Justice Chandrachud took oath as the 50th CJI on November 9. Elevated as a judge of the Supreme Court on May 13, 2016, he would have a tenure of two years as the CJI and retire on November 10, 2024.
The event was attended by several dignitaries, including the judges of the Supreme Court and Attorney General of India R Venkatramani.
The SCBA president highlighted that several high courts of the country have no representation in the Supreme Court and CJI Chandrachud has a “tremendous opportunity” to fill the apex court vacancies while keeping in mind the criteria of merit, regional representation and seniority.
“(For elevation to the Supreme Court) Merit is the number one, most important (factor). Second, regional representation and third is seniority. There are several high courts today that are unrepresented,” Singh said.
“The CJI has a tremendous opportunity to not only fill up the six vacancies that are already there but also fill up other 15-16 vacancies during his tenure to ensure that these issues are always taken into consideration and that elevation is done in a time bound manner from date of recommendation,” he added.
Singh said that the proposal to elevate Bombay High Court Chief Justice Dipankar Dutta to the Supreme Court was first made six weeks ago and should not be “sent back”.
“Like Justice Dipankar Dutta’s elevation was recommended more than six weeks back and it should not happen that now collegium has changed.. it is sent back. That name should go as it is and new names should be added as a separate list,” he said.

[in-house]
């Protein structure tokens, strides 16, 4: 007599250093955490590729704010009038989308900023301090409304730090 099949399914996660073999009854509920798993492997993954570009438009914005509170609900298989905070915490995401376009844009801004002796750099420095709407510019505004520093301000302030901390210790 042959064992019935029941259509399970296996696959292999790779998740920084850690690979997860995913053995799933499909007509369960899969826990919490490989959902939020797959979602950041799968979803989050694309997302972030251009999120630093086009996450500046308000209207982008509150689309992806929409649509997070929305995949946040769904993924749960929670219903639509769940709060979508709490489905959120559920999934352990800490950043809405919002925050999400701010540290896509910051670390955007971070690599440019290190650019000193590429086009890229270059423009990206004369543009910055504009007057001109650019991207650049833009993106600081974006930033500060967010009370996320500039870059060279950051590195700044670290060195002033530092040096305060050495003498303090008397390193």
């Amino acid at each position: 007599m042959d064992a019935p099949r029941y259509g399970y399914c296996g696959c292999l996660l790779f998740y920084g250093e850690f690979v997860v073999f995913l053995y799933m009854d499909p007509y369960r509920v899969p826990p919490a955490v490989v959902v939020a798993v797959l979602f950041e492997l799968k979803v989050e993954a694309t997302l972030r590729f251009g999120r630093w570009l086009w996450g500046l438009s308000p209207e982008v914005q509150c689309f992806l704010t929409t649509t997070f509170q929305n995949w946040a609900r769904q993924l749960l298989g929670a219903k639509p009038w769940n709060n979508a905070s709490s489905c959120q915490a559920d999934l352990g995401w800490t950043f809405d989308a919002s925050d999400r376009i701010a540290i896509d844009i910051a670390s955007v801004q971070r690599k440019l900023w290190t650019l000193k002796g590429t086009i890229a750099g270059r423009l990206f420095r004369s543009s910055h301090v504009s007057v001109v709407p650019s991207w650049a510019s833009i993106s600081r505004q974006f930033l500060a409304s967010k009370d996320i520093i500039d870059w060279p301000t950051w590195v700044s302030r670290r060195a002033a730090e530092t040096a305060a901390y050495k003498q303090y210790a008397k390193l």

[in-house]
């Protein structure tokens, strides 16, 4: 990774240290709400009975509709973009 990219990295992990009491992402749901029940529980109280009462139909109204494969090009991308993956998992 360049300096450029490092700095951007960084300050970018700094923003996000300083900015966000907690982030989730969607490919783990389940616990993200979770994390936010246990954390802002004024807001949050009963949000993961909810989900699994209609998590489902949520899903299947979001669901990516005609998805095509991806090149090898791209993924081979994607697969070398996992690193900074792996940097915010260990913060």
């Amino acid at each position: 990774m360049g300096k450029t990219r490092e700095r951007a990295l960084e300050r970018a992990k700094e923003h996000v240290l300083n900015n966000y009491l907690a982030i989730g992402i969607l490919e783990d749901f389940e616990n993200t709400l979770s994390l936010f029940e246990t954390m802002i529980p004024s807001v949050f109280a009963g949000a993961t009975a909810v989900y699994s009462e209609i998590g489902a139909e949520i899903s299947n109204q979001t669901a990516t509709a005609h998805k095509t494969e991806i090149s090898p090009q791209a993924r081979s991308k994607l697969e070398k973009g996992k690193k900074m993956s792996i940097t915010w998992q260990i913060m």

Attorney General Venkatramani, in his address, said that one cannot be blind to the changes in socio-political structures across the world and “inquiry and reform” were close to CJI Chandrachud.
He stated that he was looking forward to weaving roadmaps in the administration of justice as a bridge between the State and the court.
The SCBA president emphasised that “out-of-the-box” thinking was required for the elevation of deserving Supreme Court lawyers as judges as the collegium in the high court has no direct access to the nature of the practice of these lawyers.
”But I am sure there are clearly discernible ways to assess their work,” the senior Bar leader said, adding that lawyers who are not asked to be elevated at the right time, do not show interest later.
Singh said that he was sure that with a long two-year tenure, CJI Chandachud would do the very best to uphold the Constitution of India.
“The President has to defend the laws; the Executive has to implement the laws; the Chief Justice of India or judges have to uphold the laws and the Constitution. The distinction in the Constitution on functions of various organs of the state are quite clear and stark,” he said.
“We wish you a very fruitful and decisive tenure,” Singh said as he hoped that CJI Chandrachud would take the Supreme Court and the entire judiciary of the country to greater heights and ensure affordable and timely justice to people.
He shared that CJI Chandrachud was earlier involved in social causes and academics and believes in hard work and discipline.
While sharing the concerns of the Bar, Singh said that the process of designation of senior advocates has to be given priority and more space needs to be allotted to the SCBA to accommodate more lawyers and meet infrastructural demands.
He also hoped that the listing of cases would be further streamlined and the allotment of certain chambers to the Bar Council of India ”in contravention” of the rules would be cancelled.
He also demanded the introduction of welfare stamps exclusively for the benefit of Supreme Court lawyers in need to help.
SCBI vice president Pradeep Rai, in his speech, highlighted the issues concerning pendency and trial courts and said, “Our trial courts are almost collapsing. There is a lack of facilities.”
He also said that if there is some conflict between the judges, “it should not come out in the open” and assured the CJI that the Bar was “100 per cent with you”. PTI ADS RT RT